The Boston Bruins made their presence known in Game Three, scoring eight goals in the final two periods and forcing their home crowd into a feeding frenzy. With Game Four imminent, can the Bruins turn in a repeat performance? Or will the Vancouver Canucks head home with a dominant series lead, only one win away from their first ever Stanley Cup?
Did Boston Solve Their Special Team Woes?
Boston's total postseason special teams goals prior to Game Three: 7
Boston's special teams goals scored during Game Three: 4
Does this sudden outburst signal an end to the Bruins' hapless power play, their greatest weakness in this postseason? Or was this more likely a one game fluke by a proud team defending their home ice after their star offensive forward was knocked out for the remainder of the postseason? There's been no doubt that Boston has played extremely hard in the Finals; but can they continue playing with the energy and dominant passion that we saw in Game Three? This may end up being the most important question left -- if Boston can fight with that ferocity for the remainder of the series, they have an excellent shot at taking the Cup home this season.
Will Vancouver Show Up?
Aaron Rome has claimed he did not intentionally mean to injure Bruins forward Nathan Horton with his brutally late, blindside hit. There's no way of proving intent, but Rome's ejection and subsequent suspension for the remainder of the series has now become the key factor for the rest of the Finals. Before Rome leveled Horton, Game Three was fast and engaging, but the Canucks were getting more consistent pressure on Thomas. They had the early advantage and likely could have taken a 3-0 lead in the series.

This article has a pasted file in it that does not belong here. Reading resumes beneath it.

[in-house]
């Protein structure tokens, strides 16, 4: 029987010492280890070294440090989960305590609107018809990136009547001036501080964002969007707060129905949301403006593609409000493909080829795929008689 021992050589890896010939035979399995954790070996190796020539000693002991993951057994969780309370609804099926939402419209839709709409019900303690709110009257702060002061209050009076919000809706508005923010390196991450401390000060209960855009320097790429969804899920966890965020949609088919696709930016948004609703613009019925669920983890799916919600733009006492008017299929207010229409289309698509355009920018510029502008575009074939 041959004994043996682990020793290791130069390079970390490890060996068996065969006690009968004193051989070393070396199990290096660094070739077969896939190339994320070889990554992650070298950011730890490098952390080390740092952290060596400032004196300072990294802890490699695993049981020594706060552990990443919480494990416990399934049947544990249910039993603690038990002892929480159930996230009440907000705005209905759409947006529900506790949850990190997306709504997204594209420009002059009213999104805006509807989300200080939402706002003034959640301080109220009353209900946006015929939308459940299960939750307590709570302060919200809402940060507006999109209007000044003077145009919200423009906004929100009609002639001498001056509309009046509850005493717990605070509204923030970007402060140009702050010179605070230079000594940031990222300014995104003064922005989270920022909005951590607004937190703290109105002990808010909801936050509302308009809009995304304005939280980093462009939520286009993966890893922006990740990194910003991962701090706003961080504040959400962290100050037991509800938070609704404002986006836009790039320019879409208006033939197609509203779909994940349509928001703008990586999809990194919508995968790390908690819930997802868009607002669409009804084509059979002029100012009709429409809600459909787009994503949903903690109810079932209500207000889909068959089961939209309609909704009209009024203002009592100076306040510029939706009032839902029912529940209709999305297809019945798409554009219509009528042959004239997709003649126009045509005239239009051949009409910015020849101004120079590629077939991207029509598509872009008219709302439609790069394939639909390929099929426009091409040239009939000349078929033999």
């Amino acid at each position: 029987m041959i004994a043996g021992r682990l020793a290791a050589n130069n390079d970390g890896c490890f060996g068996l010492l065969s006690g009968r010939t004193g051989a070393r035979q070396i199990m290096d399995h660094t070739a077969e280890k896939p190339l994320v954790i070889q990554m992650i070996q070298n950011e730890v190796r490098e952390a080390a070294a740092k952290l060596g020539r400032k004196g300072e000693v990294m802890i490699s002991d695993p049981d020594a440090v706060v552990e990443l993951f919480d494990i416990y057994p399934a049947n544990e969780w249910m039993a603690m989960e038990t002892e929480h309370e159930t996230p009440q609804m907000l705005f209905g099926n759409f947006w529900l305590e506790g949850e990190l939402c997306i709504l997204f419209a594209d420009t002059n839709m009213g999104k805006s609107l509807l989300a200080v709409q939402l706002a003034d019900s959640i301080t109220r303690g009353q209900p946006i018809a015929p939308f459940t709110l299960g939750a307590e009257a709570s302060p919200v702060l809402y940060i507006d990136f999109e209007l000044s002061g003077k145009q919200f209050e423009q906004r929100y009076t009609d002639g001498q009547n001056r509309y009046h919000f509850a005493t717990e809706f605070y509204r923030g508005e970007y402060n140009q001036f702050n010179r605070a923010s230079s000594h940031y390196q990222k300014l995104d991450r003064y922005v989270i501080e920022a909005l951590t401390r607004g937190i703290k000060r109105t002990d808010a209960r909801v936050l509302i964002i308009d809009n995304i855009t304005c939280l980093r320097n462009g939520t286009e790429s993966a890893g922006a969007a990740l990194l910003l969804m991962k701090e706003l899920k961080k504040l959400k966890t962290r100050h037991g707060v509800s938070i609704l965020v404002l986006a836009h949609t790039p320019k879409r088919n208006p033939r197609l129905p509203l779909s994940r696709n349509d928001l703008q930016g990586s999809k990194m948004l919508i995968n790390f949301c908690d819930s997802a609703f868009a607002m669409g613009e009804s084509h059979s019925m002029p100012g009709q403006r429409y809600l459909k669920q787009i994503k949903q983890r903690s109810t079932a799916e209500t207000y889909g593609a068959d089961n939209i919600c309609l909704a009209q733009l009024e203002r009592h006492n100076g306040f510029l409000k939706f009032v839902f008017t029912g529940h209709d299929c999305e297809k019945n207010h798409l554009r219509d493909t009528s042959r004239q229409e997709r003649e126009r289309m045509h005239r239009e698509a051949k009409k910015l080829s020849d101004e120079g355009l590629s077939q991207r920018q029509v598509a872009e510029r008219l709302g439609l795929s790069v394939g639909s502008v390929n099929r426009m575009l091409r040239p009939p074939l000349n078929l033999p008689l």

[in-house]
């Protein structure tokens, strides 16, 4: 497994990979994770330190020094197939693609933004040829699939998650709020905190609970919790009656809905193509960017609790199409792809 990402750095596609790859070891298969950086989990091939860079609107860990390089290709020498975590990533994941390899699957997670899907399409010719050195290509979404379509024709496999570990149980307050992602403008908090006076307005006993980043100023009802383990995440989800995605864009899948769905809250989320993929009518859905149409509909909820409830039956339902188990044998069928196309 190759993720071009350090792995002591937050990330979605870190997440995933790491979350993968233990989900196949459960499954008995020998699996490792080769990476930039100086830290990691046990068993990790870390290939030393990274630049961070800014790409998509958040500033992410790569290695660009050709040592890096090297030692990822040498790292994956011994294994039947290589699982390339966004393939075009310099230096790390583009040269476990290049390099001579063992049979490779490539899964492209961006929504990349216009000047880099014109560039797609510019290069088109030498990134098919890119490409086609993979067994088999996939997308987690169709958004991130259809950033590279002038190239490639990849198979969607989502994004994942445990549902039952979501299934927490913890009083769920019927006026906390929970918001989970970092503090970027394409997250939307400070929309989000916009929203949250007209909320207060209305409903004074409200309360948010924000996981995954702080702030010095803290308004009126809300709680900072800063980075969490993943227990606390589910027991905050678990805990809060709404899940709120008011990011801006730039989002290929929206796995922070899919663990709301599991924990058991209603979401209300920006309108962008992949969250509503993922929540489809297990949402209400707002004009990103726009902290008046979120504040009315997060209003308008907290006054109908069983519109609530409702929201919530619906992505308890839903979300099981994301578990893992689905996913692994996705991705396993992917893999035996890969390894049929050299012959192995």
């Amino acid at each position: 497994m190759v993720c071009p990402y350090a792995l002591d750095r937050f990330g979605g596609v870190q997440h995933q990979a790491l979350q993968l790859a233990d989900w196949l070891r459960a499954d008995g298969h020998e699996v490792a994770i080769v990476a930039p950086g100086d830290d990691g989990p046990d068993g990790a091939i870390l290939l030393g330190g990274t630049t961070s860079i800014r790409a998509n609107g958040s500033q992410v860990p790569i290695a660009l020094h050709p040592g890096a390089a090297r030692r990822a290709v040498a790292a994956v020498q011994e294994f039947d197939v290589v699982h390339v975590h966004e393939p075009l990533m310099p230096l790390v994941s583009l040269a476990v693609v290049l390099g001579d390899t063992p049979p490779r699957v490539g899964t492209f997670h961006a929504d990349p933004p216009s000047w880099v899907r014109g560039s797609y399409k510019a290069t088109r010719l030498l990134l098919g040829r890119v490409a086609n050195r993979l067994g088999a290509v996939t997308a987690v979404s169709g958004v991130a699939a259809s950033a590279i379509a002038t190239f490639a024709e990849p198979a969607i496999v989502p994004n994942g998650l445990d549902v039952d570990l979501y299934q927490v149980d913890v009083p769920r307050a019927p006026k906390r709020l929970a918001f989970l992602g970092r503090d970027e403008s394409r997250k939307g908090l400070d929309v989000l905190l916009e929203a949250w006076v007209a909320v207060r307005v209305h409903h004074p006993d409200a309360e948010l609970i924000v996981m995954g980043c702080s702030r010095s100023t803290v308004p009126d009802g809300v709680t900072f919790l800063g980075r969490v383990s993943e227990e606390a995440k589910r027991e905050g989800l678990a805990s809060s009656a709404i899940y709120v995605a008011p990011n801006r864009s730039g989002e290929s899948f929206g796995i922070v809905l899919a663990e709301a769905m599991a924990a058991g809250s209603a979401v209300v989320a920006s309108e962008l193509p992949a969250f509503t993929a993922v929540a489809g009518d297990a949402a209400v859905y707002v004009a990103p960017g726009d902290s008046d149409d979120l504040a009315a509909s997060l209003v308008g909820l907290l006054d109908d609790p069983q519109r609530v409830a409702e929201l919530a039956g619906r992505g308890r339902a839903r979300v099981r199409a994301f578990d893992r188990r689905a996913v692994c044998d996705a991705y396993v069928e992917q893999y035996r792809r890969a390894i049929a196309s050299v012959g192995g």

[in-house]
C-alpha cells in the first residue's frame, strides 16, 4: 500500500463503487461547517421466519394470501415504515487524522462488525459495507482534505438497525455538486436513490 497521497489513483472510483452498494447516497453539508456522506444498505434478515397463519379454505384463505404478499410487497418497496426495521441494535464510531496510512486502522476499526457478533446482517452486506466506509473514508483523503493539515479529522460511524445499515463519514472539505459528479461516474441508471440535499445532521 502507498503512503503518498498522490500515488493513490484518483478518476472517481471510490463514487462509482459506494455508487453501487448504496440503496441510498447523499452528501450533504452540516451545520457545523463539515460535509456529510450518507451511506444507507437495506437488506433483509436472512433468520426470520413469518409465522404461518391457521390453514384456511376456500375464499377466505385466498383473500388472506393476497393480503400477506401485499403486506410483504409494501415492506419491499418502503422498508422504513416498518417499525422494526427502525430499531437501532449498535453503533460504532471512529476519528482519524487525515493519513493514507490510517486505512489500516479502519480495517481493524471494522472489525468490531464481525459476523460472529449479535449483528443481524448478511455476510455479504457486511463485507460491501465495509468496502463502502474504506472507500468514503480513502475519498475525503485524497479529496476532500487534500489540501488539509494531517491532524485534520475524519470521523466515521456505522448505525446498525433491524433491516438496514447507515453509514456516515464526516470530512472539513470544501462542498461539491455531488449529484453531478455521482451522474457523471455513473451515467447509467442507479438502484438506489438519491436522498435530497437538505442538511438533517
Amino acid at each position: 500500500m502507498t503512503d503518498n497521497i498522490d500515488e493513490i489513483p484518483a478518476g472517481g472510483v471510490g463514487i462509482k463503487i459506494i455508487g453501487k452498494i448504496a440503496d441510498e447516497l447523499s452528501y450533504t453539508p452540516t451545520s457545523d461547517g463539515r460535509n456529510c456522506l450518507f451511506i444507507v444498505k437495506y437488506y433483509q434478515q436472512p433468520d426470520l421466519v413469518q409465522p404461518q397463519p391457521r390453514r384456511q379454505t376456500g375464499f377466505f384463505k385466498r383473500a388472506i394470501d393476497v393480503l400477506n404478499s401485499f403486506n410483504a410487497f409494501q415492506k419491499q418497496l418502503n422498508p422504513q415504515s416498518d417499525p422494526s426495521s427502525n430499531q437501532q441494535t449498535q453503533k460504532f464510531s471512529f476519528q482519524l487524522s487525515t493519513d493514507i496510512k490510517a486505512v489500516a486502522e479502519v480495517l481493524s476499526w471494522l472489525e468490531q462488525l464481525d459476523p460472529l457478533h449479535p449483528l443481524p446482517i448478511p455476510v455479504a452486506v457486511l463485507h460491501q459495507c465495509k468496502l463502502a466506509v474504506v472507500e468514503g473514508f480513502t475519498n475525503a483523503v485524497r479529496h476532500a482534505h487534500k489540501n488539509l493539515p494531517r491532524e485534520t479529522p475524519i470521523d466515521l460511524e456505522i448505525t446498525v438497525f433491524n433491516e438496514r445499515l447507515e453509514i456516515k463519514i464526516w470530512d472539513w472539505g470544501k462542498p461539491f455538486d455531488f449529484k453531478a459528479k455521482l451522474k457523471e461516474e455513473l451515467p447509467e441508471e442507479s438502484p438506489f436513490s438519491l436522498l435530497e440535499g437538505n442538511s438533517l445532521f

Instead, the Bruins completely decimated the Canucks with a barrage of physical play and endless energy. Vancouver shrunk from the moment and allowed themselves to be embarrassed in the championship round. For a team that has shown great tenacity and strength of will this postseason, it's a troubling sign from the Canucks. Granted, Luongo isn't likely to give up eight goals every game. He's not likely to give up four goals in a period, either. But the concern lies with the lack of effort displayed by Vancouver during the last two periods of Game Three. Instead of accepting the challenge and raising their game, they played like they wanted to get off the ice.
Does Boston Have Enough Offense Left?
Let's imagine that the Rome/Horton collision marked a sea change in this Finals, and that the Bruins have found a new level of play for the remainder of the series. The question still remains; where is their offense going to come from? Horton was easily their best postseason player, and now he's out for the rest of the season. David Krejci, Patrice Bergeron, and Brad Marchand are the Bruins' best remaining offensive players, and there is very little depth behind them. Chris Kelly? Michael Ryder? Mark Recchi? These are all playoff tested veterans, but to count on significant offensive contributions from them is a very risky endeavor.
Sadly, it appears that the Canucks may win their first Stanley Cup because of a dirty hit.
The Bruins did their best to disprove that theory with the Game Three massacre, but their depth is being severely tested now. The adrenaline and pride gave them an extra edge for a single game, but there's a reason that the Cup is decided in a seven game series. The talent gap between these two teams has widened considerably, and talent usually wins out.